Theodore (Ted) Stark
Jun 3 · 2 min read

It is known that practice makes perfect. This “practice” is exhibited by completing a set of sequential actions to achieve an outcome (such as changing lanes, hitting a golf ball, or composing an e-mail. Ever notice that when we are executing a set of actions, if we make one mistake, we tend to make more? What happens in our brains when these actions complete successfully? What happens when we make mistakes? A new study out of Bangor University (UK) and University College London, now have answers to those questions.

In their paper, which appeared in the journal Neuron, the research team monitored the brain activity of 16 participants (9 females, mean age 24.4) while they were asked to prepare and then execute a set of learned finger movement from memory. The researchers utilized a non-invasive technique that monitors the changes in the magnetic fields around the head when brain activity occurs. This millisecond based monitoring, known as Magnetoencephalography (MEG), allowed the researchers to identify unique brain patterns before and during the sequence execution.

The findings revealed that when the brain was preparing, in the milliseconds prior, to execute this sequence of finger movements, the brain stacked the actions to be taken in the proper order. Each step in the series was equally spaced. When a mistake occurred, however, the stacking of the actions was visibly less well-defined as separate or distinct and was more chaotic. Thus, when a mistake in a sequence of steps occurs, people are more prone to make additional errors due to the lack of action spacing.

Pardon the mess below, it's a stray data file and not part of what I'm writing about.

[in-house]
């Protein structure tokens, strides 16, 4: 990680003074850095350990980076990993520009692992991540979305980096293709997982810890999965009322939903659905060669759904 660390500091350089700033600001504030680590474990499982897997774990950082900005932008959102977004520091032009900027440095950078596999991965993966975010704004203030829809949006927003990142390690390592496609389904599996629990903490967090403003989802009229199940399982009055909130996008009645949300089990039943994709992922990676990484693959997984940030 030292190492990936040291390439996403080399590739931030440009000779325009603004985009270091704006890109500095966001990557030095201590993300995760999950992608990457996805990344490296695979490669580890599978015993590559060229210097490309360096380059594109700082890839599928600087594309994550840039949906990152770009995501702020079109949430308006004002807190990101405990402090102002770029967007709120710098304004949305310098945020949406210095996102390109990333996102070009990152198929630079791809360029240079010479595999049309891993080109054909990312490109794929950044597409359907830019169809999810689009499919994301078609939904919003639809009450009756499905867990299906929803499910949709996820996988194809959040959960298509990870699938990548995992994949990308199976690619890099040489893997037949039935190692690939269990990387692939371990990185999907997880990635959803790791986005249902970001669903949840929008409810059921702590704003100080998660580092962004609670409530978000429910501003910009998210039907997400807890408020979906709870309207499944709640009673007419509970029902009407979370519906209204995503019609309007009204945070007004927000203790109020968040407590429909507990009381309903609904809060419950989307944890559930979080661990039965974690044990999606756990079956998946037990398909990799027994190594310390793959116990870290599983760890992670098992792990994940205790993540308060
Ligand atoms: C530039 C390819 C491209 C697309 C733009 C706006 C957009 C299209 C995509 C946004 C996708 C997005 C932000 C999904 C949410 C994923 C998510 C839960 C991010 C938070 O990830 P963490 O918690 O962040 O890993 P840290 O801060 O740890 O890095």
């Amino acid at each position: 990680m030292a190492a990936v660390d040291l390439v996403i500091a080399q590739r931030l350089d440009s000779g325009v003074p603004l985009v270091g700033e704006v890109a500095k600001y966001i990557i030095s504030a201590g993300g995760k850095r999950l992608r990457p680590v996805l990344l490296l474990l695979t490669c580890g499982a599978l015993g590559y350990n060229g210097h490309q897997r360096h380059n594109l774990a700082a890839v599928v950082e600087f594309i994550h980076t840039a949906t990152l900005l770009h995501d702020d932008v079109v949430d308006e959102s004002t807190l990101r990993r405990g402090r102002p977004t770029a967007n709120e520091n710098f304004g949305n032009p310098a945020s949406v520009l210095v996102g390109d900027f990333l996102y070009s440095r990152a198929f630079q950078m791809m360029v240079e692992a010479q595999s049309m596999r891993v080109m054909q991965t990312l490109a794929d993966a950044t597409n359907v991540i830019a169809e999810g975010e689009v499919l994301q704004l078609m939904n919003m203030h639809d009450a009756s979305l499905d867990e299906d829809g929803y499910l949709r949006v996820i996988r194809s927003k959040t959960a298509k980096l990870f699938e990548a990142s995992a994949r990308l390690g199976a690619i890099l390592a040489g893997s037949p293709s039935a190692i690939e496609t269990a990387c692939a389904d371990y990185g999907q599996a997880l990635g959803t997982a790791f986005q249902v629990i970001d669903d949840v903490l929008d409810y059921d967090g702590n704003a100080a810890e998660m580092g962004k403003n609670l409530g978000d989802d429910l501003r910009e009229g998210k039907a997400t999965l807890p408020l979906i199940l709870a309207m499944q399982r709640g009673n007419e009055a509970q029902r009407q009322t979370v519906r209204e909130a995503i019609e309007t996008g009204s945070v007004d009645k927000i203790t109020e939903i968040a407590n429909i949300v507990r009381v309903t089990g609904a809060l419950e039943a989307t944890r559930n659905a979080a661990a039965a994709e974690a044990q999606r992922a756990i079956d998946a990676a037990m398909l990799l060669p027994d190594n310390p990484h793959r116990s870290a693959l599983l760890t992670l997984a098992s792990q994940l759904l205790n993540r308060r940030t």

Where findings replication is still required, these data can provide insight as to why when we execute a set of skilled or complex actions, once we make one mistake, we are prone to make more. These findings could also lead to enhancements for people recovering from a stroke, who are dyslexic or suffering from other neural conditions.

This was Article 117 from the Studio Quick Facts Series.


References:

Bangor University(2019, February 7). How the Brain Prepares For Action. NeuroscienceNews. Retrieved February 7, 2019 from http://neurosciencenews.com/brain-action-preparation-10710/.

Binder, E., Hagelweide, K., Wang, L. E., Kornysheva, K., Grefkes, C., Fink, G. R., & Schubotz, R. I. (2014). Sensory-guided motor tasks benefit from mental training based on serial prediction. Neuropsychologia, 54, 18–27.

Kornysheva, K. (2016). Encoding temporal features of skilled movements — what, whether and how?. In Progress in Motor Control (pp. 35–54). Springer, Cham.

Kornysheva, K., Bush, D., Meyer, S. S., Sadnicka, A., Barnes, G., & Burgess, N. (2019). Neural competitive queuing of ordinal structure underlies skilled sequential action. Neuron.

Sadnicka, A., Kornysheva, K., Rothwell, J. C., & Edwards, M. J. (2018). A unifying motor control framework for task-specific dystonia. Nature Reviews Neurology, 14(2), 116.

Studio Quick Facts

The bi-weekly series focused on the science behind how humans interact with technology.

Theodore (Ted) Stark

Written by

Empirically minded User Experience professional with a bias towards the science that informs human-computer interaction.

Studio Quick Facts

The bi-weekly series focused on the science behind how humans interact with technology.

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